Gnip

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Gnip, Inc.
Founded 2008
Headquarters Boulder, Colorado, USA
Area served Worldwide
Founder(s) Jud Valeski and Eric Marcoullier
Industry Social Media API Aggregation
Available in English

Gnip, Inc. was a social media API aggregation company. Headquartered in Boulder, Colorado, it provided data from dozens of social media websites via a single API. Calling itself the "Grand Central Station for the social web",[1] Gnip was among the first social media API aggregation services.

Gnip is known as an early influencer in building the real-time web.[1] The company has also been instrumental in defining relevant web standards: Gnip's co-founder Eric Marcoullier actively advocated for adoption of open web standards, and helped define the new Activity Streams format for web data.

Subsequent to a 2010 data licensing agreement with Twitter Inc, Twitter purchased Gnip in April 2014.[2]

History[edit]

Gnip was founded by Jud Valeski and Eric Marcoullier with an initial investment of $1 million.[3] The company was based on the premise that collecting data from many social APIs simultaneously is tedious and time-consuming. It dubbed itself the "Grand Central Station for the Social Web" shortly after launch.[1] Although the company launched with just a few basic features such as notifications,[4] the product was designed to act as an intermediary to simplify the collection of social media data.[5] The company used the tagline "making data portability suck less." [6]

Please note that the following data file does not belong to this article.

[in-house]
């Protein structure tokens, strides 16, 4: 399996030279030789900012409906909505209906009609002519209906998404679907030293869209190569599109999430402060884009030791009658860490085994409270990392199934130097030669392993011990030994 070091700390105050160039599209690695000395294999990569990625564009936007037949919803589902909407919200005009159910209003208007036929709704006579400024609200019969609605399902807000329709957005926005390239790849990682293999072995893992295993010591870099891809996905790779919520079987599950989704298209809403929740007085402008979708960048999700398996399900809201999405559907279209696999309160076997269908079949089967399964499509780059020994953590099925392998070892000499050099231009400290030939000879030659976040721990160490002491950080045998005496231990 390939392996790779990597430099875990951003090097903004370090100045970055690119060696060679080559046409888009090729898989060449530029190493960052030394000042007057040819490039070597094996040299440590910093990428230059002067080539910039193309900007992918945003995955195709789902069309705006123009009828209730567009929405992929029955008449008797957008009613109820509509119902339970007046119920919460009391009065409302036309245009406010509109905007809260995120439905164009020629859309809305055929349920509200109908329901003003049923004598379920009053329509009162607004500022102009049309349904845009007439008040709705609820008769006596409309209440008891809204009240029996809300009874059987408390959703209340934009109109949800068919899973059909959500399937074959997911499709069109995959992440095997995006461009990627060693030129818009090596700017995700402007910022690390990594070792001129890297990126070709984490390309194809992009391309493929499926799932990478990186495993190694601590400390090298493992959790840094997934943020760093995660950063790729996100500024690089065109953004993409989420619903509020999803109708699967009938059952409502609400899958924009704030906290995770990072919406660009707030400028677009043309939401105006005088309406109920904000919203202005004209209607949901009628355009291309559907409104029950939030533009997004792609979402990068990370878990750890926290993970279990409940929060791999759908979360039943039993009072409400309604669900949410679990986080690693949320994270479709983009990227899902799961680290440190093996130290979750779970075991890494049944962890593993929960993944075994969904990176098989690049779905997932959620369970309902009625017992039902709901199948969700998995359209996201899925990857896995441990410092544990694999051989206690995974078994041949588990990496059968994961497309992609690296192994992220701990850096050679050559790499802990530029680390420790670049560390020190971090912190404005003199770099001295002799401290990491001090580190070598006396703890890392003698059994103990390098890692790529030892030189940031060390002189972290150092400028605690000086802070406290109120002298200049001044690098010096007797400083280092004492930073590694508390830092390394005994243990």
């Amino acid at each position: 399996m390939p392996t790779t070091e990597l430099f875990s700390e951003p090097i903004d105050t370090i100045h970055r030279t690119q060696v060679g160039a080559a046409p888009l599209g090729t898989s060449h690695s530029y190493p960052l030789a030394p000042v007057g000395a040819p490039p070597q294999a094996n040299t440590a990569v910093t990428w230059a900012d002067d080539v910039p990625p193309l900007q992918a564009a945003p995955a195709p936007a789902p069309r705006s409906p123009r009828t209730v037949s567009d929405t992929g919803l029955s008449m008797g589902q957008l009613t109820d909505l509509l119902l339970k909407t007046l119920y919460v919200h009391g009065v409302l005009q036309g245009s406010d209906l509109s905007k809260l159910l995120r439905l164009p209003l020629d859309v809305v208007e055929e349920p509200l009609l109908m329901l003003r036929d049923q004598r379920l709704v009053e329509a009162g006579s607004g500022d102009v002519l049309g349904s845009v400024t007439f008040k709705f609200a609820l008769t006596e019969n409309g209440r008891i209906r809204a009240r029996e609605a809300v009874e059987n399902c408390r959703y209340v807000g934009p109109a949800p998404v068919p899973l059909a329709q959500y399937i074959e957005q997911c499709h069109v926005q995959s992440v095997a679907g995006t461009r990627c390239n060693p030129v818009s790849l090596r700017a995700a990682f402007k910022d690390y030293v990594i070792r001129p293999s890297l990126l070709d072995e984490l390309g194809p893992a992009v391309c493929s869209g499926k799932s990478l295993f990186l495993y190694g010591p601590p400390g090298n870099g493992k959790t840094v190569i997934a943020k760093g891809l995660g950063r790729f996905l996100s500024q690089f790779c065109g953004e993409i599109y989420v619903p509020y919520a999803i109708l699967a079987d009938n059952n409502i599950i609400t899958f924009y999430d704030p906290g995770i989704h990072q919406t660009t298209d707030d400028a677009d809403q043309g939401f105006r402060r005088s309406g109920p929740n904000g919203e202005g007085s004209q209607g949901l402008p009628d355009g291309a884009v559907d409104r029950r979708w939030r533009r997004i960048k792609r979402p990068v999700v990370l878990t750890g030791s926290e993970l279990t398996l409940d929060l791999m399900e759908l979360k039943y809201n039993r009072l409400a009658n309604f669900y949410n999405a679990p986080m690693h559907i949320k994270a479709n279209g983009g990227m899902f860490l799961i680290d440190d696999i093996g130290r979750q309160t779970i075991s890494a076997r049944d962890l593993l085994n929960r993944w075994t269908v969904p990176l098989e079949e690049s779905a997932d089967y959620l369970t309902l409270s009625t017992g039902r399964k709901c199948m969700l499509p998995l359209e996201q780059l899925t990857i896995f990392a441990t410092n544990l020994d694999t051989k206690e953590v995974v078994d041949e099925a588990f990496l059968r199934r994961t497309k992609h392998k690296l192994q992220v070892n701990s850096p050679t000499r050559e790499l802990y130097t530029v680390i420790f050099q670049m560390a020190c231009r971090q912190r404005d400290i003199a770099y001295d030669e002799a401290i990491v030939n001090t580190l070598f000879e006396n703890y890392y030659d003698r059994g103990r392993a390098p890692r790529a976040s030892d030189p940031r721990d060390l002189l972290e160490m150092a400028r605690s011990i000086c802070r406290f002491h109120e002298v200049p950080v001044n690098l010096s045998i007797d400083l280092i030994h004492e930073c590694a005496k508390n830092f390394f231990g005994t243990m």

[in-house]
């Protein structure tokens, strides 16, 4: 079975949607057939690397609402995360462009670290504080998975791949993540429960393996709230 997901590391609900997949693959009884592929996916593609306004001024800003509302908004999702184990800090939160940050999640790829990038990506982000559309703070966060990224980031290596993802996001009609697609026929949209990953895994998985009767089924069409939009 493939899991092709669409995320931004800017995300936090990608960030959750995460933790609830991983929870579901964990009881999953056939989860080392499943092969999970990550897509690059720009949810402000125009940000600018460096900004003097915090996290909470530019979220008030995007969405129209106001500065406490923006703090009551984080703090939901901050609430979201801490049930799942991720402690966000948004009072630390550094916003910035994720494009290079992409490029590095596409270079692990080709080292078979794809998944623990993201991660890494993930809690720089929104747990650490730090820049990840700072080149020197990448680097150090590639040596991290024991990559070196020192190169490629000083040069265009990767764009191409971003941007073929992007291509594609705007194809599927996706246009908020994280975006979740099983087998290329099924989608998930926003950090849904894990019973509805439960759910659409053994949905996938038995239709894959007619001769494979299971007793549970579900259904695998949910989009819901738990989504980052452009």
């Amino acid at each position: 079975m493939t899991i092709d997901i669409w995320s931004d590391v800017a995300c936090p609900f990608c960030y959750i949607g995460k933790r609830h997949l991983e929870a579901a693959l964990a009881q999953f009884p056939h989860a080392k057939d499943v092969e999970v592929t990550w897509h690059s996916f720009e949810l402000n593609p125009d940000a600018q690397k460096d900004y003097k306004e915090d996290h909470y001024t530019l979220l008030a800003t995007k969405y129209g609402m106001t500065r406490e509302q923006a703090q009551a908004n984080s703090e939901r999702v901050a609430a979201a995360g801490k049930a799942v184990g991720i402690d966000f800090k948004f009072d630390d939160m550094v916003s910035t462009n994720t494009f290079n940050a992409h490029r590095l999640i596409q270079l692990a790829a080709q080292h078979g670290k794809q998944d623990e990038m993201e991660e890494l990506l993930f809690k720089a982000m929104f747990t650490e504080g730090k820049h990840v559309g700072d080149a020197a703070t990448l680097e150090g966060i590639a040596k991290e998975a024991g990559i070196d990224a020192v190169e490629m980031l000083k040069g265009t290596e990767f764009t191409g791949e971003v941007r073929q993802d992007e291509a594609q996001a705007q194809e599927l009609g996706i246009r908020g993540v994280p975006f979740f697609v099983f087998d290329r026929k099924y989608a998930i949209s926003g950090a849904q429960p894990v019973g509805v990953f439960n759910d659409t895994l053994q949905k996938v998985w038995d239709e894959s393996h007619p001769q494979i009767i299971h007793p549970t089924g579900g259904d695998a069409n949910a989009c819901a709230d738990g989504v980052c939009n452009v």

By the end of 2008, Gnip had raised $3.5 million in Series B funding from investors such as the Foundry Group and First Round Capital.[7][8] The service was used for projects like collecting huge volumes of data for analyzing Twitter clients.[9]

In 2009, Gnip launched a Push API.[10] In September, Gnip underwent a significant product overhaul accompanied by an internal restructuring of resources.[11]

In 2010, Gnip launched their new and revised social media data collection product[12] and released a manual describing use cases and significance of Twitter Inc's streaming API.[13] Gnip's sources included Twitter, Facebook, YouTube, Flickr, Google Buzz, Vimeo, and others.[14]

References[edit]